As for those personal care product coupons, let's really think about this: You're likely being sold something for a great deal with the hope you'll get hooked. You can probably live just as well (and beautifully! and sweet-scentedly!) without it.

6. The BOGO. Or, more often, the buy two, get one free offer. Walgreens and Kroger seem to love this concept: Take a product that won't sell (even in quantities of one) and offer a deal on three! Inventory is moved; profits roll in. The buy two-get one free deals are frequently offered on products that are very cheaply made and not needed to begin with, like plastic toys and seasonal items (knock-off plastic shoes, holiday decorations, gift kits). As someone once said on Twitter: You do not need three of them. You probably don't need one.

7. The shipping is free. My personal financial nemesis is, oh ye of the "Prime" membership, in which two-day shipping is free on all orders (for a wee little fee of $79 a year). The $25 order limit, above which shipping will be free, is now common among online retailers, and is the gateway drug, a rationalization to all manner of unfortunate things we do in the name of saving money. Many, many times I've added a book or CD to my order, spending $30 or $35 in the name of saving $4 or so in shipping charges. If you go "Prime" on Amazon, you'll find yourself justifying the decision by buying a book here or there, every week or two, and you'll find yourself in possession of much more media than you need. Find a local bookstore -- or better yet, your local library -- and skip the shipping altogether.

8. The event. If you should receive an invitation to an event at which things will be sold, just say "no." Of course, there's the occasional exception for the truly good cause -- the school auction, say -- at which you'll surely buy something you don't need, but at least the recipient is deserving of your wasted cash. Otherwise? Yes, you'll always buy something you wouldn't have purchased otherwise, had your wallet's haunches not been flogged to a sweat-spotted sheen by the excitement of it all. Auctions are the worst, closely followed by "trunk shows," fashion shows and any other event at which you'll be encouraged to sport fashion's cutting edge before your neighbors. Another dangerous event is the doorbuster, a key contributor to Black Friday mayhem each year. Do not break down anyone's door to spend money you can't afford.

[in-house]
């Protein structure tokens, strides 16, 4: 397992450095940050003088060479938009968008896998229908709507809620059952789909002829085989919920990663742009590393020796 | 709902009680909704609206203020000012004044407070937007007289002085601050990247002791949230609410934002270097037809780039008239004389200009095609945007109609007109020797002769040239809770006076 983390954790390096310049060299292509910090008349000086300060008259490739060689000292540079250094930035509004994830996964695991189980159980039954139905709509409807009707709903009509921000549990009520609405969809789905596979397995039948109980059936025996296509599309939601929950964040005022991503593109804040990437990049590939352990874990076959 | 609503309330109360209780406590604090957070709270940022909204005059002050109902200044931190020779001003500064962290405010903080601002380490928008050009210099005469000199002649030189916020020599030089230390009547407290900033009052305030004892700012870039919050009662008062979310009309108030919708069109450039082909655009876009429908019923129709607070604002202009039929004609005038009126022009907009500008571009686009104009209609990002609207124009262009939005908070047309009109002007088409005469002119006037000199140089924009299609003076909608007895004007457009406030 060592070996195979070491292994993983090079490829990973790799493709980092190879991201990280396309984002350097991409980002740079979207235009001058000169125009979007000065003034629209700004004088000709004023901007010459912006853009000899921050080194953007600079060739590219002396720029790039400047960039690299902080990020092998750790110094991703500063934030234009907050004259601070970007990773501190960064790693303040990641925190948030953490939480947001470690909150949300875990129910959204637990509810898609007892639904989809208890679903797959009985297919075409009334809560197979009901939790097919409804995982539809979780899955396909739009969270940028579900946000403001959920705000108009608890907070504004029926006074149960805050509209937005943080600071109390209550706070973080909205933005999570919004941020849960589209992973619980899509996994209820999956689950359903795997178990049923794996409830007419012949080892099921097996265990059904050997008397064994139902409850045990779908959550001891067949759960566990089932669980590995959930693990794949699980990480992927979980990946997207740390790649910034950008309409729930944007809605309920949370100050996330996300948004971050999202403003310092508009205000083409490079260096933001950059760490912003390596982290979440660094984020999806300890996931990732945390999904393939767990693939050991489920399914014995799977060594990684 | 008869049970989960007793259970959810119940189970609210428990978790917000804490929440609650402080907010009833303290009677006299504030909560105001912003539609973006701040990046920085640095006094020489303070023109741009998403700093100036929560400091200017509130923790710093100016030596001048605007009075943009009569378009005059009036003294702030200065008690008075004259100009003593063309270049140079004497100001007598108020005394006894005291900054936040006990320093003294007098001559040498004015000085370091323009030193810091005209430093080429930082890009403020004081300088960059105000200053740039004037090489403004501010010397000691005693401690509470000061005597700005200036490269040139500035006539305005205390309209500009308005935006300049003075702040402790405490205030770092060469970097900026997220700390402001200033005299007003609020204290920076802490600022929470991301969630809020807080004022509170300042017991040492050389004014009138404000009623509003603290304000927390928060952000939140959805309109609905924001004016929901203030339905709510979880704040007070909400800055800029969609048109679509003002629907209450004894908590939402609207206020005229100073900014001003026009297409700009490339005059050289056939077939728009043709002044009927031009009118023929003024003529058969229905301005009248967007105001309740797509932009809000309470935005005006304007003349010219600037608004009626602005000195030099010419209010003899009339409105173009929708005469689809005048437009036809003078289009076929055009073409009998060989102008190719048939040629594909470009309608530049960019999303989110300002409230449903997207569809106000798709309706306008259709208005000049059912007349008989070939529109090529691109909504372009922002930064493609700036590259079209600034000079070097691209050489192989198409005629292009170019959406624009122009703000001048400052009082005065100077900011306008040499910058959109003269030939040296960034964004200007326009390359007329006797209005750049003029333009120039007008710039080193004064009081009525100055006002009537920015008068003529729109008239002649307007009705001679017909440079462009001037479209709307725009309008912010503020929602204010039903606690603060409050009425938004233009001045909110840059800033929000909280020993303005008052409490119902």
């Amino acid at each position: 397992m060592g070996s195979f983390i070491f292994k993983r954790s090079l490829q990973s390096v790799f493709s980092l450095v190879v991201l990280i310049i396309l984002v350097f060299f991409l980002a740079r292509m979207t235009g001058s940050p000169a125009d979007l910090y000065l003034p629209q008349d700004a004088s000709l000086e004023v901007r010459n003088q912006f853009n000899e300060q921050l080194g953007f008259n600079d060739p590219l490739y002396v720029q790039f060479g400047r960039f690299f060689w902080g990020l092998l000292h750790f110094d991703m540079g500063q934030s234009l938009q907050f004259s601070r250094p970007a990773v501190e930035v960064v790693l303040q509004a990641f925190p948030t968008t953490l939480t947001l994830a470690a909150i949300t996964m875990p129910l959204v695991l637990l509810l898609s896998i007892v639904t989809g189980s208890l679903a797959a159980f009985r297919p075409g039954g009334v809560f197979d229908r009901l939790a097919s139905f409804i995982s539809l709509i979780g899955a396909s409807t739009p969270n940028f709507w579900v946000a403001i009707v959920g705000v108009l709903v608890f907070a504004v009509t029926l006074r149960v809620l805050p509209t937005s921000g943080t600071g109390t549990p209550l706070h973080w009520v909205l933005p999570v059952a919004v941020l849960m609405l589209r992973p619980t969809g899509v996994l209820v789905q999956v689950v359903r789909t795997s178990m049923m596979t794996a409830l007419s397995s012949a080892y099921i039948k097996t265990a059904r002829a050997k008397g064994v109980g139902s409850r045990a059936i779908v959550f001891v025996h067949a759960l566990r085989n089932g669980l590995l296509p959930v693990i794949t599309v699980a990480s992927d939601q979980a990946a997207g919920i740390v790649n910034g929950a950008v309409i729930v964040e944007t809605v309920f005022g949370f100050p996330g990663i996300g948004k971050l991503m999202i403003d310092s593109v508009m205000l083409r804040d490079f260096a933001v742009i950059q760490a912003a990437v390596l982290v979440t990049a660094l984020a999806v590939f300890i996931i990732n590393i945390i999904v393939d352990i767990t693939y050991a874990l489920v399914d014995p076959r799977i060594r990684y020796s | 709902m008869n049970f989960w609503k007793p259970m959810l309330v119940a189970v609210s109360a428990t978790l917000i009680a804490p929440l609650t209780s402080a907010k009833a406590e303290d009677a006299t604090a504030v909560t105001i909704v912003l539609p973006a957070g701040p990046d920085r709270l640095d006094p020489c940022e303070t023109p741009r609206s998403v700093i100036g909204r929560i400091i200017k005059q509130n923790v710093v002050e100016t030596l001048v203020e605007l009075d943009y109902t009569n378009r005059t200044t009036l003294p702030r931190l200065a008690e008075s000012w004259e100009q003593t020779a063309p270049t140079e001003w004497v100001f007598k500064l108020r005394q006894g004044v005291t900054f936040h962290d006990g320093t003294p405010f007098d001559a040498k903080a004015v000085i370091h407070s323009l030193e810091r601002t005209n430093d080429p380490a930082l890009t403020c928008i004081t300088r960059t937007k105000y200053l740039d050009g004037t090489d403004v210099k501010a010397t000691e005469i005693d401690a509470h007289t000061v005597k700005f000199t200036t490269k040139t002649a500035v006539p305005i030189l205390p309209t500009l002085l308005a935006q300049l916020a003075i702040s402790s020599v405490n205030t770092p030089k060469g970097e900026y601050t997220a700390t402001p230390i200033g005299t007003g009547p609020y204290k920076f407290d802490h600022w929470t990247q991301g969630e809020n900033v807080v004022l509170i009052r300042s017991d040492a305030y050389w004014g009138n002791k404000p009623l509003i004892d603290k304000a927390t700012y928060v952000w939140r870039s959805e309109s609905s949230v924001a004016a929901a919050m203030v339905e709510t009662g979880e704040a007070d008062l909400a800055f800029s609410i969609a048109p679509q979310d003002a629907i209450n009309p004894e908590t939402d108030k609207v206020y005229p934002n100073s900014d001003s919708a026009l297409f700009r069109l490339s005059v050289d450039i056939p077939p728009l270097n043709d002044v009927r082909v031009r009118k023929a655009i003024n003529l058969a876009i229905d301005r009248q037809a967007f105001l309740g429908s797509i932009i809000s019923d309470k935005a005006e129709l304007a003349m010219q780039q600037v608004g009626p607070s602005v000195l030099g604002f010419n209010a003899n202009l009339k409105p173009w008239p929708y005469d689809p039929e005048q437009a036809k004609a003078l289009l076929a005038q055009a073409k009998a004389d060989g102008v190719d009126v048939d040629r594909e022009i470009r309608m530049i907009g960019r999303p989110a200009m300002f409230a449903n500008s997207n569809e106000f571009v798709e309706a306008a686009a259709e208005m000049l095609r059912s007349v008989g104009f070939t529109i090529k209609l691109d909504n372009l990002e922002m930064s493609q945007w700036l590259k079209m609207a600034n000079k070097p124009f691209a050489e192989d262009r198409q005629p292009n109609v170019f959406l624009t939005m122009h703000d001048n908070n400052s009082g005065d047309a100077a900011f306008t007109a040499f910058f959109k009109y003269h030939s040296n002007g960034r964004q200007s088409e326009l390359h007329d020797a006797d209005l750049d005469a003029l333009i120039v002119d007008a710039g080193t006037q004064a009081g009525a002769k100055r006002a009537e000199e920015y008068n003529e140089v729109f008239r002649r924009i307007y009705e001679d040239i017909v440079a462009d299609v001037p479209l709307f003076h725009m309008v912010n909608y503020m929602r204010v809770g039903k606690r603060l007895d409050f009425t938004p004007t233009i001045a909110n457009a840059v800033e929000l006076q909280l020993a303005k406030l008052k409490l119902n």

9. The throwaway. Summer seems like prime time for super deals on items you know (if you think about it) won't last more than a season. I agree: $3 for a pair of floral flip-flops is a super deal; those $5 sunglasses make you look cool; the kids will have a ton of fun this afternoon with that 99-cent water gun. But they're not going to last more than a few months; some will even break before the sun sets. No, you aren't out any more than that iced chocolate mint coffee drink. So think about not just the dollar cost, but the "external" cost -- the price the world paid for that cheap item. In China, the government routinely allows mountains to be blown up to level the ground and make factories. In the Gulf, oil is gushing, in part because we're so eager for fuel to get those cargo vessels across the ocean. In many countries, labor laws are lax and kids could very well be making those super-cheap water guns. It's cheap. Today.

A nice consistent rule of thumb is that "savings" gives us the justification we need to make purchases we probably shouldn't. Ask yourself if you would buy the thing without the deal, the hype, or any other rationalization you can think of. Ask yourself if you'd buy the thing if you had to walk to the store and carry it home. If you still want it, maybe you need it. If not? Consider hiding your credit card until you're strong enough to say no.